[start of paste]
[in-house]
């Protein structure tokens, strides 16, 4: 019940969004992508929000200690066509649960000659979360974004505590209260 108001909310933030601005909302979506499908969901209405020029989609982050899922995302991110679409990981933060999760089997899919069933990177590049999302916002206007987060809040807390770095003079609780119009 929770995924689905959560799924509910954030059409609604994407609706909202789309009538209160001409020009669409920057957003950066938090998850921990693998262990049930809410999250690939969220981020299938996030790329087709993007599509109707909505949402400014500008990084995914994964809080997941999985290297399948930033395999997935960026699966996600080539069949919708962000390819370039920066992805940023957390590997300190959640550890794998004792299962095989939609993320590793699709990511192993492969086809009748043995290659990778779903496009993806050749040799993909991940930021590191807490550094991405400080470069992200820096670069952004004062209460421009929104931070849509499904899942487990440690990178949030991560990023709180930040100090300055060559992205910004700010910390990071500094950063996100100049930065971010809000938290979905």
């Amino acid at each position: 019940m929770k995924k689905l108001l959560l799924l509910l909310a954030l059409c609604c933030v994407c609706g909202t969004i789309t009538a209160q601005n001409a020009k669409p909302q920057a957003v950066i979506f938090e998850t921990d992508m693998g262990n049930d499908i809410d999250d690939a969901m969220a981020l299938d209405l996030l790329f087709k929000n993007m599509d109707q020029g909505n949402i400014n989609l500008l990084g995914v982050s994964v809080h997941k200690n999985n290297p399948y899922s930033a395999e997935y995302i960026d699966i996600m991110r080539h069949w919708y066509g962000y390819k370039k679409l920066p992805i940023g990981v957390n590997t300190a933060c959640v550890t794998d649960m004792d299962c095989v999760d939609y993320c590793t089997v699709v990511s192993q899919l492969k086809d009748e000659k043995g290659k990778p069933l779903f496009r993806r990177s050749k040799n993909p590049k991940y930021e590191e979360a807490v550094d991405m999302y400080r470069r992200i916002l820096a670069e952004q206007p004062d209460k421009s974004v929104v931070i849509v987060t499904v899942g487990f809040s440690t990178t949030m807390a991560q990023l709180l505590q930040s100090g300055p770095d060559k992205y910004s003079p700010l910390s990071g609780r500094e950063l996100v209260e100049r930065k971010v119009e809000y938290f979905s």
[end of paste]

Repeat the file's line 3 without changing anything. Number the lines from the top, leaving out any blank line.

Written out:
């Amino acid at each position: 019940m929770k995924k689905l108001l959560l799924l509910l909310a954030l059409c609604c933030v994407c609706g909202t969004i789309t009538a209160q601005n001409a020009k669409p909302q920057a957003v950066i979506f938090e998850t921990d992508m693998g262990n049930d499908i809410d999250d690939a969901m969220a981020l299938d209405l996030l790329f087709k929000n993007m599509d109707q020029g909505n949402i400014n989609l500008l990084g995914v982050s994964v809080h997941k200690n999985n290297p399948y899922s930033a395999e997935y995302i960026d699966i996600m991110r080539h069949w919708y066509g962000y390819k370039k679409l920066p992805i940023g990981v957390n590997t300190a933060c959640v550890t794998d649960m004792d299962c095989v999760d939609y993320c590793t089997v699709v990511s192993q899919l492969k086809d009748e000659k043995g290659k990778p069933l779903f496009r993806r990177s050749k040799n993909p590049k991940y930021e590191e979360a807490v550094d991405m999302y400080r470069r992200i916002l820096a670069e952004q206007p004062d209460k421009s974004v929104v931070i849509v987060t499904v899942g487990f809040s440690t990178t949030m807390a991560q990023l709180l505590q930040s100090g300055p770095d060559k992205y910004s003079p700010l910390s990071g609780r500094e950063l996100v209260e100049r930065k971010v119009e809000y938290f979905s």